23 October 2010

Memory Lane

This is my new BFF. It is a Canon Pixma MX340...a replacement for my 5 year old HP all-in-one that gave up the ghost months ago.

It has been my quest the past few months to methodically go through my house and pare down my "stuff." I do this every 2 - 3 years and am always surprised at what I find. This round, I have tried to be especially thorough. There is not a single drawer, cabinet, or box anywhere in the house that I haven't completely sorted through (except for the Christmas stuff...but it's time is coming). I have looked at every book, every keepsake, every piece of clothing, dish, linen, and tool. There have been trips to the dump, to Goodwill, and items moved out via Craigslist. Yesterday, I bundled up all of my old electronics: an ancient (i.e. 7-year old) laptop, the HP all-in-one, 5 cell phones, 2 zip drives, 2 cameras, a Palm Lifedrive, and countless chargers and cables. For $10, Office Depot graciously accepted them all and boxed them up for e-cycling. And I came home with my new friend.

I need this friend. You see, it has an automatic document feeder on the top and wireless capabilities. And here at home, I have a few boxes of files that I want to digitize. Lots of paper from my career never had an electronic form. They were copies handed to me at conferences, dittos from early in my career, articles from my own schooling, and so forth. As I've been sorting this summer, I've realized that I'm not ready to put my teaching career in the recycling bin---but it is not so great that all these little treasures are starting to smell like basement. This is where my BFF comes in. Now, I can easily scan anything I want to hold onto---and across the room, no less---and it will magically appear on my computer desktop, ready to keep and share with others. I'll archive, make a backup copy, and then I can recycle the hard copies from my career.

I started with a milk crate of files this morning. I'm about halfway through, although I've already sorted what I want to scan and what I don't need to keep. It's been a fabulous little journey down memory lane: creativity tests for gifted kids...intriguing labs...interviews students did with polio survivors...projects...and so forth. Since I didn't get the fancy-dancy version of the all-in-one, I can't do 2-sided scanning. But, I can merge things with Acrobat Writer and all will be well.

I plan to upload and share some things here. Perhaps some of my old favourites might find new life in your classrooms. Maybe that little Canon can be your BFF, too.

5 comments:

Hugh O'Donnell said...

I've been on a similar quest, but I need a better scanner.

How about a few tips on tagging this stuff? ("Search" works better than hierarchical filing, I think.)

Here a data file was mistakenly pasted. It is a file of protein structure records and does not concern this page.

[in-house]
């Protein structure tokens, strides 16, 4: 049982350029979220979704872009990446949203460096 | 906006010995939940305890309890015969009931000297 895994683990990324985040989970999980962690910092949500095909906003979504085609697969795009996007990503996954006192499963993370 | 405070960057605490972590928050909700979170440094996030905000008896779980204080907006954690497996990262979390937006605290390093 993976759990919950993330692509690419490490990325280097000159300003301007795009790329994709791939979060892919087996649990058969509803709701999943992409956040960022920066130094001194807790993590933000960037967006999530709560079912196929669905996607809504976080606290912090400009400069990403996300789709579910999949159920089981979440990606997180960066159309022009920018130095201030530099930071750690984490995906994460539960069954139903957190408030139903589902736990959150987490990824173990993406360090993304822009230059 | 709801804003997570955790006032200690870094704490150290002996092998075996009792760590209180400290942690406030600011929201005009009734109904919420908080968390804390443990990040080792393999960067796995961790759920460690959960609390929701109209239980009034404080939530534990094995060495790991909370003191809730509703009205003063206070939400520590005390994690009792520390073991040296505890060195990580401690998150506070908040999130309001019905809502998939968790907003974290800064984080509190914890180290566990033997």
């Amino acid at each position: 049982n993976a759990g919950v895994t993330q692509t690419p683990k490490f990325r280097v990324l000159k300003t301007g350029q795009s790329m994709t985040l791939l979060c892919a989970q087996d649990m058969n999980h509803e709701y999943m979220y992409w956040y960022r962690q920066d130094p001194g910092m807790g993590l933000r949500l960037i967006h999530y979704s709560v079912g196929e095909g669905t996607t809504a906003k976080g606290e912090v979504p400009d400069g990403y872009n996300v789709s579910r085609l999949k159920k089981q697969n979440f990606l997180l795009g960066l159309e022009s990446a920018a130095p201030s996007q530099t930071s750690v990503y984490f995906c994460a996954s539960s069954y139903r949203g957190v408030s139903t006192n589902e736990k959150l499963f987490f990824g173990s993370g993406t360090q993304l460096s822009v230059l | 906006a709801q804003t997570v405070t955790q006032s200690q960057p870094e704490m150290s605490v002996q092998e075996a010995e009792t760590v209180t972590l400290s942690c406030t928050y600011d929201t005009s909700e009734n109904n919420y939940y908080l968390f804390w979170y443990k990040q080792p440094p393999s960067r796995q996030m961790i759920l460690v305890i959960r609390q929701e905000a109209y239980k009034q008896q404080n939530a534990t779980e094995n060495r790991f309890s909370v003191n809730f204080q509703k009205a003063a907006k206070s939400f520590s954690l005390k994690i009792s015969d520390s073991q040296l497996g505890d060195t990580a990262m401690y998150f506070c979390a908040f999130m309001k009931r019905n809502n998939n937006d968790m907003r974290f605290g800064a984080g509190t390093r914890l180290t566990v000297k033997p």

Recommended reading: Getting Organized in the Google Era by Douglas C. Merrill. I'd like to hear what you think of his take on getting one's stuff together.

The Science Goddess said...

If I were to tag stuff, I would do it in Evernote. All text is searchable there---even if embeddeded in a graphic. Would also make files accessible from anywhere.

I don't know that I need that level of access with this stuff. My hunch is that a lot of it can be found online somewhere. I just need to know I have a copy for the questions I get.

Hugh O'Donnell said...

Evernote is amazing. Just a bit slow on the iPhone, but I found if I get it up and running first thing in the morning, before I need it during the day, things go much faster. (It takes for-ev-er to load up when it has new stuff from the desktop/cloud.)

Not to wander too far afield, but have you tried reQall? You talk to it and it converts your dictation to text and emails it to you. I find it really useful when I have an idea after lights out. Grab the phone, talk, and get reminded in the morning. Free, too.

I have been so impressed with both services that I now pay for the full deal. Still cheap.

Have you any opinions on DropBox?

The Science Goddess said...

I haven't tried reQall, but I have used some similar services. Voice to text is a very handy option.

Lots of people really seem to like DropBox. I'm not convinced it's the right tool for me. I do want to have a cloud-based backup of my files, but will probably go with Amazon. At $.15/GB/month, the price can't be beat.

Hugh O'Donnell said...

Oh, I can beat Amazon. :D

With Amazon, I'd be paying 268.20 a year for 149GB. I'm currently paying Carbonite $55/year for unlimited cloud back up. That's music, photos, you name it.

$55.00 a year for unlimited backup.

And I did have to do a complete file restore when my WinVista system incinerated itself and I got a new hard drive and installed Win7. Carbonite came through like a champ.

Mozy is their biggest competitor. (My school IT guy recommended Carbonite over Mozy, but not by much. And Carbonite gives you unlimited storage for that flat price.)

Gmail is handy for storing stuff you may need to search for, too. Just email the attachment to yourself and tag it. Amazing storage.

What I'm really looking for is an option that puts my hard disk in the cloud and can be accessed just as easily from any computer in the universe. Those options are out there, but I have yet to hear from anyone who's had personal, up-close experience.